Money Wellness
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calendar icon04 Apr 2024

Calls for Ofgem to reduce high standing charges on energy bills

 Energy Secretary Claire Coutinho has written to the regulator Ofgem asking it to tackle the issue of high standing charges, which make up around £334 of most people's annual bills.This comes just days after (MSE) founder Martin Lewis met with the minister to talk about the issue.

Even though the price cap is set to slash around £350 of annual energy bills, standing charges are still increasing.  According to the charity National Energy Action, the average standing charge for dual-fuel customers paying by direct debit will be 83% higher than it was in April 2019.

What are standing charges?

A standing charge is a fixed daily amount you have to pay for energy, no matter how much you use. It even applies to properties that are empty for part of the year – a holiday home, for example. It’s added to most gas and electricity bills.

How much have they risen?

As of 1 April 2024, electricity standing charges have risen from 53p a day on average to 60p a day. For gas standing charges, they’ve risen from 30p a day to 31p a day.

Why have standing charges risen?

The costs are rising because energy firms are passing on costs through daily fixed standing charges, and not through unit rates.

Some of this is because of Ofgem rules, such as its demand that energy firms recover certain costs through standing charges, like costs such as covering the cost of running networks, the roll out of smart meters, and support schemes, such as the warm home discount.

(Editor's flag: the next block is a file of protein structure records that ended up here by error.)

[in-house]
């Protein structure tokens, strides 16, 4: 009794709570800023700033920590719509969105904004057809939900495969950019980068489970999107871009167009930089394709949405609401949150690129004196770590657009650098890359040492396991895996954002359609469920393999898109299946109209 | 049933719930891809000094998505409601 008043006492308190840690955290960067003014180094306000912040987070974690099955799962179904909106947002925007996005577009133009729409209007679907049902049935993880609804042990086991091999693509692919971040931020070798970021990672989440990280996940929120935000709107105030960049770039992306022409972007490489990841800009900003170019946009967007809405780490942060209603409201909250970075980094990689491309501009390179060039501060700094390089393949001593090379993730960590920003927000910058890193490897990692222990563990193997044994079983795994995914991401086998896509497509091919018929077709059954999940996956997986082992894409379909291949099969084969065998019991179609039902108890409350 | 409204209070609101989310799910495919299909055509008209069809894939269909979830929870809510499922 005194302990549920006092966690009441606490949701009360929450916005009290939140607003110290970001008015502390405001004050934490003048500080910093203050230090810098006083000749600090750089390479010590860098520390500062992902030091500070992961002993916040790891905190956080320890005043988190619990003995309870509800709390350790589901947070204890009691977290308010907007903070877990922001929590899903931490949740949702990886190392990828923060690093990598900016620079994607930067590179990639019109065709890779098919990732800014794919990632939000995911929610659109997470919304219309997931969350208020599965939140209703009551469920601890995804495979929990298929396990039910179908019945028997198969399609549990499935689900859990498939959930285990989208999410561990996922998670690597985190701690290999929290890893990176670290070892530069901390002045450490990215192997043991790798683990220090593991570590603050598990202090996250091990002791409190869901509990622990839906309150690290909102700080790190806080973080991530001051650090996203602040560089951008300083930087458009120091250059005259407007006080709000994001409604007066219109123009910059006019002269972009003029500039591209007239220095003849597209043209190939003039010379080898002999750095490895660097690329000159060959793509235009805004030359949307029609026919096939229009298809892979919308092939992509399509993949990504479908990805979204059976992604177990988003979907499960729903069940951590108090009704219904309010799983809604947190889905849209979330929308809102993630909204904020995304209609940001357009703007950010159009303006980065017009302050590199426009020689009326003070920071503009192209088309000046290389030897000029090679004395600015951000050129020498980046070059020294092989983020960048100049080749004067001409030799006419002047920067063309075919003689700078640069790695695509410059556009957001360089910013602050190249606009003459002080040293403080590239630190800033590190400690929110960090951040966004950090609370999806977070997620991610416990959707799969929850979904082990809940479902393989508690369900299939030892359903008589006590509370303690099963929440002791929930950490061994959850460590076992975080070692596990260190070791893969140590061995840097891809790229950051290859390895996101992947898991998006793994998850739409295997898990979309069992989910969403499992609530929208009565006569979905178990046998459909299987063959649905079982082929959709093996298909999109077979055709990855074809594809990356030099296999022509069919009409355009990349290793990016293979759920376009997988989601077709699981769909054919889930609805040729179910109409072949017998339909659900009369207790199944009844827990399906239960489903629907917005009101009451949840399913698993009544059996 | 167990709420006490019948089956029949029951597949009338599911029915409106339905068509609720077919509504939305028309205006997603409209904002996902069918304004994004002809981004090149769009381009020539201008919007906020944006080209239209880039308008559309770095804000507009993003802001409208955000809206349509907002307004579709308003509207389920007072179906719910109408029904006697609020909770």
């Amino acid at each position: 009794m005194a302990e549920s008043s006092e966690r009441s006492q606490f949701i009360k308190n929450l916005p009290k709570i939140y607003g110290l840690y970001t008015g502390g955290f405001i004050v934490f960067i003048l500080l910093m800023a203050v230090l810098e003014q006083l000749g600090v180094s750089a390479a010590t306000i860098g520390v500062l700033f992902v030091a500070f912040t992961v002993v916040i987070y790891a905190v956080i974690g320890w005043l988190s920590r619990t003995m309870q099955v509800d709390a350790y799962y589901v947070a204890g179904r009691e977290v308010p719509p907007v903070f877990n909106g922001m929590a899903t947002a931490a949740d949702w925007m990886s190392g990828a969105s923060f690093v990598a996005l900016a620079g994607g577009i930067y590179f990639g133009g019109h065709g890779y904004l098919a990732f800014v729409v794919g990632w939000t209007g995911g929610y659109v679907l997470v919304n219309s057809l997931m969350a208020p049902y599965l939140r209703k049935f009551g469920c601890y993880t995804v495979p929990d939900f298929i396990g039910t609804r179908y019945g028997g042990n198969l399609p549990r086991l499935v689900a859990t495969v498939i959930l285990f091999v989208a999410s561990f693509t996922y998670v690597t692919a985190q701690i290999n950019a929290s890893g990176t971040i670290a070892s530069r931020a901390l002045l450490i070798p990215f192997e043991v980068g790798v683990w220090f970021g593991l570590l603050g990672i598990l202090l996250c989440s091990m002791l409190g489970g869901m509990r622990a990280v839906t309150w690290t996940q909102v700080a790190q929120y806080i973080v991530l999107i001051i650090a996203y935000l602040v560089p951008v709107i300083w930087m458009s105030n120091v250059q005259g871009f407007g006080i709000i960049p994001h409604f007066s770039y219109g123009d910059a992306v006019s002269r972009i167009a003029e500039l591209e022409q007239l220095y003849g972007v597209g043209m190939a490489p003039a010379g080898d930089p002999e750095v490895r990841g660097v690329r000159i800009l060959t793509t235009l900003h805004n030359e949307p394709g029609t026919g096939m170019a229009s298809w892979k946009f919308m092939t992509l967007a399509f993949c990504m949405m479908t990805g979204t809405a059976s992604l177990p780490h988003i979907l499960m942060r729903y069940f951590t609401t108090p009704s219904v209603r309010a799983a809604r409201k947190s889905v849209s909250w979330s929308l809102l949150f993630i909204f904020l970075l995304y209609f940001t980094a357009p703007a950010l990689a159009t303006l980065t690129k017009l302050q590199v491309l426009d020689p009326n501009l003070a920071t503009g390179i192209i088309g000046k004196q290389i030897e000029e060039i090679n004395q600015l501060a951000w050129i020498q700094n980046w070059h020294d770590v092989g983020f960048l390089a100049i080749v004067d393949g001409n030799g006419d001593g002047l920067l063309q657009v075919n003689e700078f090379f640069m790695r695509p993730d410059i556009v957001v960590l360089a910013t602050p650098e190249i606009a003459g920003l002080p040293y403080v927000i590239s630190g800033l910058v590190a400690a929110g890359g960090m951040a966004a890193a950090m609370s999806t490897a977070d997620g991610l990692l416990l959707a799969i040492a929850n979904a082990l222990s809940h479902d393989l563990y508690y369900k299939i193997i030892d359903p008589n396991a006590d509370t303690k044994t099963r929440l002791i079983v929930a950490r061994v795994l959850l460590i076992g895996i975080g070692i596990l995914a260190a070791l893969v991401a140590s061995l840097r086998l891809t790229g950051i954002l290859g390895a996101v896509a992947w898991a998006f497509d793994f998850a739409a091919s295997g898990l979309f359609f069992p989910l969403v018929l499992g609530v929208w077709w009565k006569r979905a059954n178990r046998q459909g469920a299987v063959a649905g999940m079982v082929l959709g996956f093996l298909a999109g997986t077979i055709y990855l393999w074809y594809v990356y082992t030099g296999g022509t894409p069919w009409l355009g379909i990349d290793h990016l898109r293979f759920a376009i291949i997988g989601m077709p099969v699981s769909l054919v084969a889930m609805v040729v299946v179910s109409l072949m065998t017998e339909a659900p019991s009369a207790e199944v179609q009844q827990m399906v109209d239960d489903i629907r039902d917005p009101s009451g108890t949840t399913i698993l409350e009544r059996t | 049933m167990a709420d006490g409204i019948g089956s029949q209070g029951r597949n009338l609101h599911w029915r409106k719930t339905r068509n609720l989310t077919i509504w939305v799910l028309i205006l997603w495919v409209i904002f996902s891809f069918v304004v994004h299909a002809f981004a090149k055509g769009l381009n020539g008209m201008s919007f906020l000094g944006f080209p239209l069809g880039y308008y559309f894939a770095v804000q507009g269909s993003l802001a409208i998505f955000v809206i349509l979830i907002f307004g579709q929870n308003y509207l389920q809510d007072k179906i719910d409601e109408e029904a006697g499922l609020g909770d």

In an open letter to Ofgem, Ms Coutinho advised that the regulator must:

  • Standing charges need to be as low as possible .Ms Coutinho said: "There is concern about how standing charges going up may limit consumers' ability to reduce household costs. And in addition to minimising costs, some of the growing number of energy users striving to consume energy more efficiently and help towards achieving net zero see standing charges as a disincentive towards doing so." 
  • Make bills more understandable, including transparency on how costs are calculated. Ms Coutinho said that its  important customers are made aware of why they pay standing charges and what they are used to fund.
  • Make effort to help suppliers offer a diverse range of tariffs, including options with lower standing charges. In this demand, Ms Coutinho noted the "disproportionate impact" standing charges have on vulnerable households and those in rural communities.  

 Fallen behind with your energy bills?

If you’ve fallen behind with your energy bills, the first thing you should do is get in touch with your supplier. Some offer grants to help customers who are really struggling or you may be able to agree a payment plan for the amount you owe.

If you're vulnerable, it’s also worth finding out if you can sign up to the priority services register. This is a free scheme that provides access to extra help from your energy supplier. Find out more about the priority services register

Read our guide on what to do about energy arrears.


Avatar of Lydia Bell-Jones

Lydia Bell-Jones

With a background in banking, Lydia has been writing professionally for over five years. She is passionate about helping people improve their personal finances and has a particular interest in the connection between money and mental health.

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